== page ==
Sourire, en sa bonté mystique, au fond du chœur,
Le Christ à barbe d’or, aux yeux de saphir tendre.


Sonnet dedicated to Denys Lanctôt (1896)

It is the solemn hour of calm and silence ... in the Church of Saint-Georges at sunset.

“The recitation of Nelligan’s sonnet ‘Nocturne’ is extraordinarily appropriate to begin the narrative of the events surrounding his time in Cacouna. Dedicated to his friend Denys Lanctôt, inspired by evensong – the ‘solemn hour’ – at the Church of Saint-Georges in Cacouna, the poem was published in Le Samedi on August 15, 1896, under the pseudonym Émile Kovar.”

“The sonnet is Nelligan’s fifth poem, published in 1896... ‘Nocturne’ was probably composed in July, 1896... Very likely, it was during his family’s summer holidays in Cacouna in 1896 that Nelligan really fell in love with poetry.”  (Paul Wyczynski, in Nelligan à Cacouna, p.17-18)

Photo source :
Yvan Roy, November 2003
 


“Nocturne’’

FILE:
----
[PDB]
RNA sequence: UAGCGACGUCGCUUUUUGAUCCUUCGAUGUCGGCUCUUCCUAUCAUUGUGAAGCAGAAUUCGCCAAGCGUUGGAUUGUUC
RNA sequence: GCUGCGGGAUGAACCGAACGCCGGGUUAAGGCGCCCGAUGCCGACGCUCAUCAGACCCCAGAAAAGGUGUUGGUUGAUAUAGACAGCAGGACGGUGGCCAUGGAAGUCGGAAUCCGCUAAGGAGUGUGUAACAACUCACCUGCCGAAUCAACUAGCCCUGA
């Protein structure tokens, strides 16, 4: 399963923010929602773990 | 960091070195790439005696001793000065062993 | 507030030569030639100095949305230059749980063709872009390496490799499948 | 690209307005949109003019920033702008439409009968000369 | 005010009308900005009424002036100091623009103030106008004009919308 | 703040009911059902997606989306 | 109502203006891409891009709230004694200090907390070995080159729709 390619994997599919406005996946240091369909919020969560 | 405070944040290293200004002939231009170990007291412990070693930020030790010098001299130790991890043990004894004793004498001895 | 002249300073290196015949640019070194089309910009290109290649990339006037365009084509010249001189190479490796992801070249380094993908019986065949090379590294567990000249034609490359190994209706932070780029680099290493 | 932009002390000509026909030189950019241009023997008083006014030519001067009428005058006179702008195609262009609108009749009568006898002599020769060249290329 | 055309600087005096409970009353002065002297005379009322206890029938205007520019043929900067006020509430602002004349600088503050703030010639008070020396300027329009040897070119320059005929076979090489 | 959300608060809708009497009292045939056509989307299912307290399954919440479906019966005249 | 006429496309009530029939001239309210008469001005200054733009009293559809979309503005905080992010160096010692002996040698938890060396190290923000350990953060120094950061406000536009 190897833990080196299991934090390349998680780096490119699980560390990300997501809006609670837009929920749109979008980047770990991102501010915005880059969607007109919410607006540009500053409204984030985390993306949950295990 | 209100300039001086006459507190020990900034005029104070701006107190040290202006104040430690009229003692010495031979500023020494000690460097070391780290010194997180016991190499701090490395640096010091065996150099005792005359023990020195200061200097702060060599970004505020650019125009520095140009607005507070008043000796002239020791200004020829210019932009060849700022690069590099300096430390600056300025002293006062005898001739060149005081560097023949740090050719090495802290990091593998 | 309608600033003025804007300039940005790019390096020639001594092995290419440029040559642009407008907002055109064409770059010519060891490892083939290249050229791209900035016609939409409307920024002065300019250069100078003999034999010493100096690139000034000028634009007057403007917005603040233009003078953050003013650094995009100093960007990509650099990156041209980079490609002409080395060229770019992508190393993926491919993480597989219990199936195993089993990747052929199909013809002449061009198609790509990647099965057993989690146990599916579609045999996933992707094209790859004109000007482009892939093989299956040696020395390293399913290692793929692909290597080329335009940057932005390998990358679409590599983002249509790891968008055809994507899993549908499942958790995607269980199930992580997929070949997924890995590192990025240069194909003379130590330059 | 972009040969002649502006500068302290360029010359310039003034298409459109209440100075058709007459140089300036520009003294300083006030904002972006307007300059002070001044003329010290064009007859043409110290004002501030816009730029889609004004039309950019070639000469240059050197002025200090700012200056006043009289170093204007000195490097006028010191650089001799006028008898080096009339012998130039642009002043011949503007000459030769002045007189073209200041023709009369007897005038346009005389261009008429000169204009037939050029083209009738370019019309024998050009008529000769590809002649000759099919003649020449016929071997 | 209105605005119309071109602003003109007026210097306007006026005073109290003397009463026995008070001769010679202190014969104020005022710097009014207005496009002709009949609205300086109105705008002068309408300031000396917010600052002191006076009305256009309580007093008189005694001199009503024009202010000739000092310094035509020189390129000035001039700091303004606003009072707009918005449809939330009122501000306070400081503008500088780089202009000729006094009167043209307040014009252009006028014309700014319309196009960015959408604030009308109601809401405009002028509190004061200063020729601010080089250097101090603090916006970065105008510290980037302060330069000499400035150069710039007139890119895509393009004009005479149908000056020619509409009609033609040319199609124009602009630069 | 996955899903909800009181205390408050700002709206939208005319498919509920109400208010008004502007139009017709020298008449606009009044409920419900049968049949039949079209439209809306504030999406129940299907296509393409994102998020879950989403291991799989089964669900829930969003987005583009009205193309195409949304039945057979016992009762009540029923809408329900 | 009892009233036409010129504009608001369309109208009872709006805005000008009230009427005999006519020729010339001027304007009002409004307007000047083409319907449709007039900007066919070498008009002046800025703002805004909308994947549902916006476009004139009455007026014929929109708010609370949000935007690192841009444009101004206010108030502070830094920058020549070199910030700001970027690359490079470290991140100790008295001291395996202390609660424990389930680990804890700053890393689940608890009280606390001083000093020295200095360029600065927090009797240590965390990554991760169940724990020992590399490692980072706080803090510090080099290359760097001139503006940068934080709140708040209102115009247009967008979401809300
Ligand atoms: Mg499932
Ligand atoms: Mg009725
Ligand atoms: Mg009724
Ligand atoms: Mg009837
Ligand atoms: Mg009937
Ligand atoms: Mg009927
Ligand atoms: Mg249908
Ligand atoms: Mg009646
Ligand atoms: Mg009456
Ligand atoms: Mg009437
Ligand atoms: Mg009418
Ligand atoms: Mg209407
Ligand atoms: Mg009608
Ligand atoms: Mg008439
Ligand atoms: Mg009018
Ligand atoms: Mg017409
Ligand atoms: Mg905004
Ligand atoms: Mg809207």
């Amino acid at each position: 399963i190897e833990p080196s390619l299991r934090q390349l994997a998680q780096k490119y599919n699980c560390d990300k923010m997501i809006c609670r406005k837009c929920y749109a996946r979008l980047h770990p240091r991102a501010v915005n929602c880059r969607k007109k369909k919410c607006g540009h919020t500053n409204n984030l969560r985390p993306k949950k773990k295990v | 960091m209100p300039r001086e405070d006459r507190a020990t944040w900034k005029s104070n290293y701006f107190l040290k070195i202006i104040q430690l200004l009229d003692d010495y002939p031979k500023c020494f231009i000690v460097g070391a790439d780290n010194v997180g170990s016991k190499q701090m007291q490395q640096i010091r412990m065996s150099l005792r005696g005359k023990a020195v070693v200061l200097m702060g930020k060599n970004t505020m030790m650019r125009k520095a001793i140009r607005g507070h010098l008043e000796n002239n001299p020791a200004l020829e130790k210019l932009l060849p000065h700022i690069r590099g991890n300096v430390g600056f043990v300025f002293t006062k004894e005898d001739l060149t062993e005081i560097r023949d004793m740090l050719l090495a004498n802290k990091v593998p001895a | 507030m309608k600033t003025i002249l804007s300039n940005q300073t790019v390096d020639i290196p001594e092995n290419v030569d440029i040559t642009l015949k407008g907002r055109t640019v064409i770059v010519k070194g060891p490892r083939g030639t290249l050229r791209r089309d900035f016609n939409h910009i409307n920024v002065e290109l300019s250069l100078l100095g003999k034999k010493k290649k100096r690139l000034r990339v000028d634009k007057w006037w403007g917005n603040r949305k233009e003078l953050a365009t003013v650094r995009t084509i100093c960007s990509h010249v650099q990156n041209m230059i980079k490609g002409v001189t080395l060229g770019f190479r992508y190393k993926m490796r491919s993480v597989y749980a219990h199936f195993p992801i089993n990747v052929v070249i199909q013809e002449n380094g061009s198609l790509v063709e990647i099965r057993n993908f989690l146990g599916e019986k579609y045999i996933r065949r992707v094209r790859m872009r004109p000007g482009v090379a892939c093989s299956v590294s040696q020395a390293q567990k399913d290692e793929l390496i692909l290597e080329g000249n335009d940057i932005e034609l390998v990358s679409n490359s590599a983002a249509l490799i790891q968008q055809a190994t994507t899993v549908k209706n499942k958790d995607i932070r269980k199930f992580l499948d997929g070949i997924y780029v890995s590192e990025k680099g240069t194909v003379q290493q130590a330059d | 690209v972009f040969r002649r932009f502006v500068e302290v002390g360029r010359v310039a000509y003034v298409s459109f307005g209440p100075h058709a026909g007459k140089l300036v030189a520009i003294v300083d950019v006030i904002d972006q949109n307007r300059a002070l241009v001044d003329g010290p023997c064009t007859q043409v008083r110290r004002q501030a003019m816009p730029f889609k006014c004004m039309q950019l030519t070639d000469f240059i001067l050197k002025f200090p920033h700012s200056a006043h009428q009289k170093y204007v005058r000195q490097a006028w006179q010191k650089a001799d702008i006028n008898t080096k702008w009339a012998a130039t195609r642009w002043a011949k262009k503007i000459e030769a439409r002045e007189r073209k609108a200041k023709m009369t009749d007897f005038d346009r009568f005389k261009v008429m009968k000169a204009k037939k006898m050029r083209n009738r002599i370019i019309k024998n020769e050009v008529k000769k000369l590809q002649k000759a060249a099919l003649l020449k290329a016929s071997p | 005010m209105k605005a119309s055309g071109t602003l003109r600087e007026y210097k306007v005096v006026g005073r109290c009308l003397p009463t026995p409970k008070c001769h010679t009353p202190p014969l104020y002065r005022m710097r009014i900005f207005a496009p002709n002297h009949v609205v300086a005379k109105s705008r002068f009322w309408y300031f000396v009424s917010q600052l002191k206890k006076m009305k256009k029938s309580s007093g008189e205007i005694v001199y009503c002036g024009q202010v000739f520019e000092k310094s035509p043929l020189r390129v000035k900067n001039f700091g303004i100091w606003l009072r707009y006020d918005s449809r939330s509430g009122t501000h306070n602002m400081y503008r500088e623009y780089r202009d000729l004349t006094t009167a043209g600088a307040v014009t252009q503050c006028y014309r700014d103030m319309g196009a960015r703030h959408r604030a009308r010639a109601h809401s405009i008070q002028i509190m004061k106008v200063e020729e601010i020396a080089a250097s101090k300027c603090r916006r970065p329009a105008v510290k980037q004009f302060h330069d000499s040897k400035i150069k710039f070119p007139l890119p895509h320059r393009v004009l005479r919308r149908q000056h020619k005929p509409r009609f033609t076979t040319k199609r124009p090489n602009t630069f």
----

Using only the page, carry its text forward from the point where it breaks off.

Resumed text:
“Nocturne’’

C’est l’heure solennelle et calme du silence,
L’Angélus a sonné notre prière à Dieu;
Le cœur croyant sommeille en un repos immense,
Noyé dans les parfums languissants du Saint-Lieu.

C’est l’heure du pardon et de la pénitence,
C’est bien l’heure où l’on fait notre plus chaste aveu,
Où nos yeux ruisselants, pleurs de reconnaissance,
Retrouvent à la fin l’ardeur du premier feu.

Ô Soir si consolant pour mon cœur ravagé,
Soir de miséricorde au pécheur affligé
Qui demande à son Dieu la manne bienfaisante,

Pénètre de ton ombre une âme à la tourmente,
Recueillement subit du passé dans ton sein,
Pour qu’elle puisse avoir paix et joie au Matin.